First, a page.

Justice is the underlining truth in the Republic of Plato. However the question is, is Plato's idea of a just society in fact the "truth-? Socrates spent a great deal of his life seeking out the "truth- and definitions of question that would universally answer the notion of right and wrong; virtuous and immoral; just and unjust. Even after his exhausted survey for absolute truth, he never was able to obtain an absolute answer. He could not find a single definition to the questions that are the basis of any civilized society's moral belief. His quest was abruptly ended because of an unjust decision by a supposedly just society. Now a serious predicament has emerged, and thus fuels the philosophical fury that Plato will unleash on the so-called just Athenian democratic system. Consequently, Plato takes the role of a political architect and orchestrates, in great detail, an accurately just political system. A system that claims to appropriately coordinate the human demographic to the point where it is perfectly objective. However, the ideal constitution Plato proposes to ward off the slide into democracy and despotism is fraught with theoretical problems that make it thoroughly unjust and virtually incapable of producing a flawlessly just and otherwise virtuous state comprised of happy individuals. On the other hand, democracy would not be much better, and has been proven, not only by Plato but also in history, to fall short of being a just political structure. .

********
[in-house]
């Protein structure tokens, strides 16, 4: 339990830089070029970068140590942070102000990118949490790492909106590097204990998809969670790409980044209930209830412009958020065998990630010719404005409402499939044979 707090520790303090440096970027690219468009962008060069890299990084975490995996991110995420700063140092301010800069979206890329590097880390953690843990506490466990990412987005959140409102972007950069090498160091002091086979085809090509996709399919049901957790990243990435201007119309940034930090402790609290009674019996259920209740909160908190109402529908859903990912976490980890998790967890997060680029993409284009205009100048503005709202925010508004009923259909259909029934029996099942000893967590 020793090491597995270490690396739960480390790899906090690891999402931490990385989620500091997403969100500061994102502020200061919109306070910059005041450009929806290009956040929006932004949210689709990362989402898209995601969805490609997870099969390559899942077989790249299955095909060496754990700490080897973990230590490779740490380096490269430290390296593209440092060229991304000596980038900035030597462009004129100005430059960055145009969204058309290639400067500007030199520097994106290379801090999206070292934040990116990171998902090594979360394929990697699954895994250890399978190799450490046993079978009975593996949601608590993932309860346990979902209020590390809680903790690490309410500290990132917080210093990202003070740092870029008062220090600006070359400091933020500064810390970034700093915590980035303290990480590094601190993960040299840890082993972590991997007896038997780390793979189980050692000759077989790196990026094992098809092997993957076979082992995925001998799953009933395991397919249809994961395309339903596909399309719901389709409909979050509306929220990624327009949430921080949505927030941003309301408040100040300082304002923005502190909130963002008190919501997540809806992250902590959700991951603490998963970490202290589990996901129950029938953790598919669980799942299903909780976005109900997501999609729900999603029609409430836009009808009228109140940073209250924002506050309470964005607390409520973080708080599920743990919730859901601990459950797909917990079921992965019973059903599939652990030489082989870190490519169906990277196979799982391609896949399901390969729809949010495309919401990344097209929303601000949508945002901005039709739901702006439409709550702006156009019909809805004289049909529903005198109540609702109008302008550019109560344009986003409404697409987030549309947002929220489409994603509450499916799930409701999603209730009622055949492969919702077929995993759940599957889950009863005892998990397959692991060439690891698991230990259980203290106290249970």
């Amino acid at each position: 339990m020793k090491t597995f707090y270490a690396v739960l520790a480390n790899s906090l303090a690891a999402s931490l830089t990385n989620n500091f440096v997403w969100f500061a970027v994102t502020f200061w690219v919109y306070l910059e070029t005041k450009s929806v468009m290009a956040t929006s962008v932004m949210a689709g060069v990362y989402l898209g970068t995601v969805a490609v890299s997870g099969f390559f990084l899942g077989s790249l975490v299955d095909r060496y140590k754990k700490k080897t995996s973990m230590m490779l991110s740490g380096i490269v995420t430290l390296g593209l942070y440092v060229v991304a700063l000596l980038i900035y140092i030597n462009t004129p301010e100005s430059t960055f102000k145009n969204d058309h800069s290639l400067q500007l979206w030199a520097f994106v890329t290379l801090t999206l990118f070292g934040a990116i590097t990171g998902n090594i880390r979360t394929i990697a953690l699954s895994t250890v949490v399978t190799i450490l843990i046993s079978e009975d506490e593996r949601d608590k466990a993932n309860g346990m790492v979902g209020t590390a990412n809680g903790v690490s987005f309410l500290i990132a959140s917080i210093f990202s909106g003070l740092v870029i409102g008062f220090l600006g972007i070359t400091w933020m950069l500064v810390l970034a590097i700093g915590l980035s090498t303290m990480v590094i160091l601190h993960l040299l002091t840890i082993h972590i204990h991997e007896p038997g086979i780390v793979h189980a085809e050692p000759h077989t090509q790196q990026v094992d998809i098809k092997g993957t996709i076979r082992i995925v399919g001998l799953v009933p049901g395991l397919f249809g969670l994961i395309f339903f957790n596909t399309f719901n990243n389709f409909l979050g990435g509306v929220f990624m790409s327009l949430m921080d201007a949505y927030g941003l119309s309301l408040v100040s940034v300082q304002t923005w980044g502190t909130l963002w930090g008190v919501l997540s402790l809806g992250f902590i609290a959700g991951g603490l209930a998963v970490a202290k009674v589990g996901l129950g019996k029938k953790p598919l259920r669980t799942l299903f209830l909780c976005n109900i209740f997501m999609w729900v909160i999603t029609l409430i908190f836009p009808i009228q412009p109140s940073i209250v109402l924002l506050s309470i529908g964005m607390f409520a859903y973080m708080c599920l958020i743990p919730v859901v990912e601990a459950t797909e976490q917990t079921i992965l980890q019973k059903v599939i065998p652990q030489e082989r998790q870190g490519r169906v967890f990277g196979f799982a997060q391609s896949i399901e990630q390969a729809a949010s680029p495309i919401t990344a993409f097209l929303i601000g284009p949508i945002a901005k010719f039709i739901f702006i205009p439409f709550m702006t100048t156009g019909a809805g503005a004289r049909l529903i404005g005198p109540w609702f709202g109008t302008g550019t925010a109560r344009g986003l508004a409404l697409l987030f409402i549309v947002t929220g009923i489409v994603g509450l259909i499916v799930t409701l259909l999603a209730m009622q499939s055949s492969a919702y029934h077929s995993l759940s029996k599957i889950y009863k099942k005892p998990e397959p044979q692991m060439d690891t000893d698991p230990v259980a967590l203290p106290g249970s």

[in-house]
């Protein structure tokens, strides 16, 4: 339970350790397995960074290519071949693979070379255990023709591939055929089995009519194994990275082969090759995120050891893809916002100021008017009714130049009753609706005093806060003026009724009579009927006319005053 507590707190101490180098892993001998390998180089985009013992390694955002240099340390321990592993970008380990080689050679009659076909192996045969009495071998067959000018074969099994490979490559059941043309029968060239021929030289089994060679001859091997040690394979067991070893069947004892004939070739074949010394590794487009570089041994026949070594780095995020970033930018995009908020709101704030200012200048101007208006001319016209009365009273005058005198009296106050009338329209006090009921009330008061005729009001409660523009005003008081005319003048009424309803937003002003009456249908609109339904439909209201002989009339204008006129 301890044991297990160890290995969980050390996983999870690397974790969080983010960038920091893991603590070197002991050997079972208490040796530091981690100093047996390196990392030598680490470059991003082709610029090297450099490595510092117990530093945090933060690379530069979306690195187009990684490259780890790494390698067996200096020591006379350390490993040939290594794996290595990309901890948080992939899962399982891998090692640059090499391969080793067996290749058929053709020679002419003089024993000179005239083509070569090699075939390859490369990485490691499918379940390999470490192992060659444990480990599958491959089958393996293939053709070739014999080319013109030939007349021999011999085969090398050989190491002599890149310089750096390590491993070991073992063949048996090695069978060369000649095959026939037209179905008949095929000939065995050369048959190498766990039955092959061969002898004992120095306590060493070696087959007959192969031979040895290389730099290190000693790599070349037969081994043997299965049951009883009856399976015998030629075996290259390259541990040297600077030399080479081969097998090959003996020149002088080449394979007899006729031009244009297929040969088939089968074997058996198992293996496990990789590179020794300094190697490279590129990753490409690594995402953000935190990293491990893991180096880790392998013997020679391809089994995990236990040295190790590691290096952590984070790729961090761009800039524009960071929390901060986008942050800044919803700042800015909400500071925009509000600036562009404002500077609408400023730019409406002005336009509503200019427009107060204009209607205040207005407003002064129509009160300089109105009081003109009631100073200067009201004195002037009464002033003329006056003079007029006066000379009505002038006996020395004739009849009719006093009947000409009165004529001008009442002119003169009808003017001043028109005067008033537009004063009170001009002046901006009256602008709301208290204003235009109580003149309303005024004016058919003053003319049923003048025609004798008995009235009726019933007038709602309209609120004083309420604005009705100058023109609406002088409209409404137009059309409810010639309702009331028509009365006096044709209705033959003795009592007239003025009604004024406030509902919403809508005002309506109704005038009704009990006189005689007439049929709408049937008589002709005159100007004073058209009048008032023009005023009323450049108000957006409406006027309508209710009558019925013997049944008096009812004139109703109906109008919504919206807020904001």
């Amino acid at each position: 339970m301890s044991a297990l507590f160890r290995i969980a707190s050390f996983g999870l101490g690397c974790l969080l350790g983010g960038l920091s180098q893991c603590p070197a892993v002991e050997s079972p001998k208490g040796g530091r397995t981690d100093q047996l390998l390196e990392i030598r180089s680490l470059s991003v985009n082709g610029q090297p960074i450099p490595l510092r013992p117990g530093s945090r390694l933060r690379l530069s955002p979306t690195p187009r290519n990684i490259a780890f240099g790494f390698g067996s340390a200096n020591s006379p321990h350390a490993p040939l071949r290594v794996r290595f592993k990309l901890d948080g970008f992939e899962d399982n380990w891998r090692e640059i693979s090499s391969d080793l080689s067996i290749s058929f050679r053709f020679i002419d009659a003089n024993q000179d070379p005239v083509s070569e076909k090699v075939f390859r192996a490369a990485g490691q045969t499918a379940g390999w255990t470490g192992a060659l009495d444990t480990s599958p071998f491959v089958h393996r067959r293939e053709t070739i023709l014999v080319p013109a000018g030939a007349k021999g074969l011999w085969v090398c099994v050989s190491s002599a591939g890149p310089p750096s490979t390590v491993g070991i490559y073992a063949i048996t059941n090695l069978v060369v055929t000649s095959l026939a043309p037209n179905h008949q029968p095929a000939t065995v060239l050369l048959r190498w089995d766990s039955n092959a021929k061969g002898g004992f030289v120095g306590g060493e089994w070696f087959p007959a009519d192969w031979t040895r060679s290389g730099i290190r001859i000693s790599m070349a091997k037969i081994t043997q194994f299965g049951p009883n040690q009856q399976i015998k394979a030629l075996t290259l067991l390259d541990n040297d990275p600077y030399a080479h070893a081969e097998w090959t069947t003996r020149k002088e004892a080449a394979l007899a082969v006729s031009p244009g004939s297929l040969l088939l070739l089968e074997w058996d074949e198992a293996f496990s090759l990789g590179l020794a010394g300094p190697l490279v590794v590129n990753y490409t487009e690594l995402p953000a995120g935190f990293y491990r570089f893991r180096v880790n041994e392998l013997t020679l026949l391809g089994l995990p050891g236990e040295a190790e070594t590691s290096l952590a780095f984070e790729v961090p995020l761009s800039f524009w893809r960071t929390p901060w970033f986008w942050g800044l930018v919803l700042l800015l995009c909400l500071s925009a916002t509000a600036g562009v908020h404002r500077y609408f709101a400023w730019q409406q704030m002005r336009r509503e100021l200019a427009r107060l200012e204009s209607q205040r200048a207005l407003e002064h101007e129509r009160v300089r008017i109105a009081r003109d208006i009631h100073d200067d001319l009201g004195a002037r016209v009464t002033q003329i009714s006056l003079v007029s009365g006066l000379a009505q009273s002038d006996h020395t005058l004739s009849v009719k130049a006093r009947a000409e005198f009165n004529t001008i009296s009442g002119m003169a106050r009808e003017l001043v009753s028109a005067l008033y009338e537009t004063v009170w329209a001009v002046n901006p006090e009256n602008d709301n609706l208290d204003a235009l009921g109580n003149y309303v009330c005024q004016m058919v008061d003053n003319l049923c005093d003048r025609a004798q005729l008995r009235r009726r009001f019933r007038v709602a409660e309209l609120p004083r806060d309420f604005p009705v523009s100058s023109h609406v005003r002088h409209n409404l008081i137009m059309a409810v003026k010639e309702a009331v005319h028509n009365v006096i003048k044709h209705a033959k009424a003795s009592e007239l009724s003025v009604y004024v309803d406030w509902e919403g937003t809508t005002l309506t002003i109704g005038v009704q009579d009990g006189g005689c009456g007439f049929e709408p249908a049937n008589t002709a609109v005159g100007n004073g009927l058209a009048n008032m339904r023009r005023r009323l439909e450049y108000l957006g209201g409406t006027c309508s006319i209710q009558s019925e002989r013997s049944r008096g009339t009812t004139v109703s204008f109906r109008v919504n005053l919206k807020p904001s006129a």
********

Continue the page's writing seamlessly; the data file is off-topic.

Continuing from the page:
" justice admittedly means that a man should possess and concern himself with what properly belongs to him."" .
" Suppose, for instance, someone whom nature designed to be an artisan or tradesman should be emboldened by some advantage, such as wealth or command of votes or bodily strength, to try to enter the order of fighting men; or some member of that order should aspire, beyond his merits, to a seat in the council-chamber of the Guardians.